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Nele Van Avermaet (VLAM), Herman Lion (Lathouwers) about Chicory Week

Chicory: "To reverse the downward [consumption] trend you must create awareness among young people"

This week sees the start of the second Chicory Week in Belgium. This Flanders Agricultural Marketing Board (VLAM) campaign aims to raise awareness of this Belgian pride again, which, it turns out, is indeed necessary. "Long-term consumption figures keep falling," begins VLAM's Nele Van Avermaet.

Herman Lion of the Belgian wholesaler Lathouwers and Co. believes the campaigns should be aimed especially at young people. "Many of them either don't know or don't like chicory. That's where you must create awareness and show them how beautiful this product is," he says.

The season has been quite good so far. Benny Cuypers of the BelOrta cooperative calls the market situation one of a bit of shortage, leading to nice prices. Herman agrees: "The quality's good. December was great, and January sales were good too. Now, however, it seems to be slowing down again. After the holidays, spending is down, and the warmer weather isn't helping chicory consumption either. There are sales, but retail demand leaves something to be desired." An ideal time, it seems, to refocus attention on this 'white gold.'

VLAM will thus always be launching Chicory Week in the first week of February. "We started last year, and from now on, we'll put chicory in the spotlight every year around this time. There increased participation this year. The cooperatives, growers, and farmers union are meeting with us," says Nele.

"We're talking to retailers, municipalities, the hospitality industry, and (wholesale) traders too. We can rightly call it a sector-wide campaign. It's also lively, and we hope for great results." The first edition resulted in a 35% increase in chicory sales. "We must ensure that continues after the promo week," adds Nele.

Convenience and inspiration
That is needed, too, since the sector has not been having an easy time in recent years. Sales and consumption have been steadily declining. According to Nele, shelf space competition is a major cause. "Mainly older people still buy chicory, but that's because the choice of vegetables used to be far more limited. Now, there are so many different options."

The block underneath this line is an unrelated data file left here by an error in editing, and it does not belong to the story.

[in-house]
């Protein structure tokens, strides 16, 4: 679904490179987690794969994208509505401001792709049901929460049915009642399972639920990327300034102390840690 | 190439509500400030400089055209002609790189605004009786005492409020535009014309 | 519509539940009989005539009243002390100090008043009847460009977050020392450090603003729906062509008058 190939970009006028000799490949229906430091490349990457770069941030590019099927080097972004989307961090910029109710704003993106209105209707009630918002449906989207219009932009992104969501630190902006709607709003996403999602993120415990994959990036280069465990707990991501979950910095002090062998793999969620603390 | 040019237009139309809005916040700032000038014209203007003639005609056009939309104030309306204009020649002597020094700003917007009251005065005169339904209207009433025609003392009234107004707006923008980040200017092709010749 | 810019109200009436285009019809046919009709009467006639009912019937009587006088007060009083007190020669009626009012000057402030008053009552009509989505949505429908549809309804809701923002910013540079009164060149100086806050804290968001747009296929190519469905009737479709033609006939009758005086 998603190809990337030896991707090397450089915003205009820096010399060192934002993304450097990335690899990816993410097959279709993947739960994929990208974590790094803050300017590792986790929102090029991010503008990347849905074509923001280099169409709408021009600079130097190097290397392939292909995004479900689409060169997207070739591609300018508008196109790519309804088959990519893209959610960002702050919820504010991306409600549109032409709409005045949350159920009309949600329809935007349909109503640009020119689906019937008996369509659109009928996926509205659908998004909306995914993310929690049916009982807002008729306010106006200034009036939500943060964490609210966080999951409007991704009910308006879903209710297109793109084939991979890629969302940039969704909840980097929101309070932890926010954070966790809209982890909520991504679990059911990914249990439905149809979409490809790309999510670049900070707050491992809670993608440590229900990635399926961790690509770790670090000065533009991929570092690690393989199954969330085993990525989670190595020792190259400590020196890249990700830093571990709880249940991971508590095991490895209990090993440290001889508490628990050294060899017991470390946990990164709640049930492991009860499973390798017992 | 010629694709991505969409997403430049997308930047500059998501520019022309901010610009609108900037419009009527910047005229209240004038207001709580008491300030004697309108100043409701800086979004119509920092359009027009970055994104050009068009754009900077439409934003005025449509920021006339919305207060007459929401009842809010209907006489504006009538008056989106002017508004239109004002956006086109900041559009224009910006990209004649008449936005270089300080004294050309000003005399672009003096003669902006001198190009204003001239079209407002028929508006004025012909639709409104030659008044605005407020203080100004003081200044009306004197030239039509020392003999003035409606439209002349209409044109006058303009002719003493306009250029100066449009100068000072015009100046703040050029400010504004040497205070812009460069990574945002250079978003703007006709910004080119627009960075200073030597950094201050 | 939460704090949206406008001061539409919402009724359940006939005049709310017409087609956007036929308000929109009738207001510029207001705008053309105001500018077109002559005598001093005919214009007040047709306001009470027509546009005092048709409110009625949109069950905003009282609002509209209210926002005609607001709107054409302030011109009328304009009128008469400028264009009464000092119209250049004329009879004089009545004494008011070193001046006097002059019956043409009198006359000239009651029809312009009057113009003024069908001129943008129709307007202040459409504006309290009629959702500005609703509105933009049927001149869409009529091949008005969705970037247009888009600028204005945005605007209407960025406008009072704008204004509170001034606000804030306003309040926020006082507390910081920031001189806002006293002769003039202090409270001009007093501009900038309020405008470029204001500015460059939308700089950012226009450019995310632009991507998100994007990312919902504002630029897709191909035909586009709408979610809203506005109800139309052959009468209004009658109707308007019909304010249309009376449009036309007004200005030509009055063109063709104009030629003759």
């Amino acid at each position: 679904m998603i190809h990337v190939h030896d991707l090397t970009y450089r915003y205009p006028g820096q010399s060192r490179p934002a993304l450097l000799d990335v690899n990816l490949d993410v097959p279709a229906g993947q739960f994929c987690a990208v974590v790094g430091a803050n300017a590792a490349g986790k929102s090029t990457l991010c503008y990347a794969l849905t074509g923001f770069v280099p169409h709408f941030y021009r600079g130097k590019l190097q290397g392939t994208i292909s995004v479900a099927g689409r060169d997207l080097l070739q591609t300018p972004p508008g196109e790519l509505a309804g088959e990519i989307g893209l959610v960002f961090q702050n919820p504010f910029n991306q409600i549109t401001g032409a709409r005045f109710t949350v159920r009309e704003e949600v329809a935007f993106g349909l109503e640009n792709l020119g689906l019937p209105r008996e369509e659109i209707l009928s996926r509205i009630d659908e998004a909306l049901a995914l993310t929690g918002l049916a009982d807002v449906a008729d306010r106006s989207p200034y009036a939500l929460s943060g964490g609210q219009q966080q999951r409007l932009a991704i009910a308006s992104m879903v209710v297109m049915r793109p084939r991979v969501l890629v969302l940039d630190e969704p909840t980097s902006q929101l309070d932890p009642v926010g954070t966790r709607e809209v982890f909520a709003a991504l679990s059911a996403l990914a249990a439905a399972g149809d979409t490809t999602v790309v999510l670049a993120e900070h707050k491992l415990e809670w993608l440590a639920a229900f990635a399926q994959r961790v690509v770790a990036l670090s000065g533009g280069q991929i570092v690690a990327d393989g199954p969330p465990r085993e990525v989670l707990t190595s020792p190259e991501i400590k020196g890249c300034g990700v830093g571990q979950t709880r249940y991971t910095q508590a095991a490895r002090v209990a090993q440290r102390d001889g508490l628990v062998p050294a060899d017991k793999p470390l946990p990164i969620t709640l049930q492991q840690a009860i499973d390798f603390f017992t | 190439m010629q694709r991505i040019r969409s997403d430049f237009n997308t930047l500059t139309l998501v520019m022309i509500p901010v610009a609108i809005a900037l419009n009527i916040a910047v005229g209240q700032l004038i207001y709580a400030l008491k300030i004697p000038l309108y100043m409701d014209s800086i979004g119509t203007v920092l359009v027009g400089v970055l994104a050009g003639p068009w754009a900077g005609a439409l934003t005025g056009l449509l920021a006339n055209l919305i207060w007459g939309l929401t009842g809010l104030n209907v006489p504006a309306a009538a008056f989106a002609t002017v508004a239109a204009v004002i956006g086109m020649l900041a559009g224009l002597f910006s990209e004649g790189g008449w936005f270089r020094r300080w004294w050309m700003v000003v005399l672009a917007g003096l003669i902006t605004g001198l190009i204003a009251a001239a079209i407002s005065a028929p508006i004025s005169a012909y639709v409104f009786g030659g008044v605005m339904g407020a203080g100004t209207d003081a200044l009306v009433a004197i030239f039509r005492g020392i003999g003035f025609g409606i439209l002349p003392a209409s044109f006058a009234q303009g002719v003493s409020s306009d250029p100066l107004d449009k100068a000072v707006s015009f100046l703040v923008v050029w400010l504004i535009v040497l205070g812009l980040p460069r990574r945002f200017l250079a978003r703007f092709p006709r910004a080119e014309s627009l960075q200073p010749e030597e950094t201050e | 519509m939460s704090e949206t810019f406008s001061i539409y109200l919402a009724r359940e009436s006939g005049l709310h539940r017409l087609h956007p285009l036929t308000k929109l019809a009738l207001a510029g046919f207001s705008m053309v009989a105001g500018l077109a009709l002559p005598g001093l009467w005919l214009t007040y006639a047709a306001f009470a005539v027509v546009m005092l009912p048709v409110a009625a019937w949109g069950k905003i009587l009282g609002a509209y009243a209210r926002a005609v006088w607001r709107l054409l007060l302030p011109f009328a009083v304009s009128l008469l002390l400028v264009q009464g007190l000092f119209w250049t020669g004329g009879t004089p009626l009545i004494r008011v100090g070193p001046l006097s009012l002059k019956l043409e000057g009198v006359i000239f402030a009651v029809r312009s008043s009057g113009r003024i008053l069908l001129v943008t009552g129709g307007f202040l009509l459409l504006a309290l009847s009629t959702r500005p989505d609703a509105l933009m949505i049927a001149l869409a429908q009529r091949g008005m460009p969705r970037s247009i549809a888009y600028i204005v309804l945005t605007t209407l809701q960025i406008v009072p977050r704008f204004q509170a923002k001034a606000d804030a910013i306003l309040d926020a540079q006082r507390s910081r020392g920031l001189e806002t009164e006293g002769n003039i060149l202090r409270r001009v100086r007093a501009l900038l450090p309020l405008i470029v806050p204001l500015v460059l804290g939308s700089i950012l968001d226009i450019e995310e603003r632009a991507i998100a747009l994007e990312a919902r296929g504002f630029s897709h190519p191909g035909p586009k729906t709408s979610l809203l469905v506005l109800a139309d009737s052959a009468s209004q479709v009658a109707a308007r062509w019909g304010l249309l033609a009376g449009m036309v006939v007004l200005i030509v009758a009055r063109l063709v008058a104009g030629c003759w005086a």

"So, perhaps, shoppers are less like to choose chicory. Also, its flavor is an 'issue', with especially children not being fond of it. Finally, of course, it's all about inspiration. Many people know only a few ways of preparing this vegetable, but there are so many possibilities. We, therefore, highlight plenty of dishes to show that chicory isn't a one-hit-wonder," Nele explains.

Herman sees chicory's presentation as the main solution. "Prepared meals are very popular at the moment. Young people want quick and easy. You could offer chicory in this way; it's not that people are eating unhealthier. Products like pre-cooked chicory, which we have, work well."

"You can get it started quickly and get ideas for incorporating chicory into dishes." However, the trader sees a role here for retailers. "Supermarket prices are too high. Chicory is simply too expensive in supermarkets. Growers, and we don't see any of that profit. It seems to put people off from buying this product," adds Herman.

Increased appeal
He adds that there is a vast difference between hydro and soil chicory. "I recently saw hydro chicory being sold for €1.50 per pack, while a pack of soil-grown chicory was going for €4.99. That choice is a no-brainer; price still wins out then. That doesn't help soil-grown chicory growers, whose cultivation is very labor intensive."

Nele agrees. "The number of growers is dwindling because they see no future in chicory cultivation. Still, I'm convinced that Belgian chicory will always exist. People still care about it, and it should actually be highlighted throughout the year. That's difficult. But I'm sure, with this week, we can encourage consumers to prepare something different."

"I want people to get to know chicory and keep buying it more quickly, even after this week. I, thus, want to appeal for as much participation as possible again next year. That will ensure this cultural heritage remains. For now, we're hoping for a wonderful week, which the results will, hopefully, reflect," concludes Nele.

For more information:
Nele Van Avermaet
Tel: +32 (0) 248 66 494

Lathouwers en Co
39 Veilinglaan
1861, Wolvertem (Meise), BE 
Tel: +32 (0) 523 97 900

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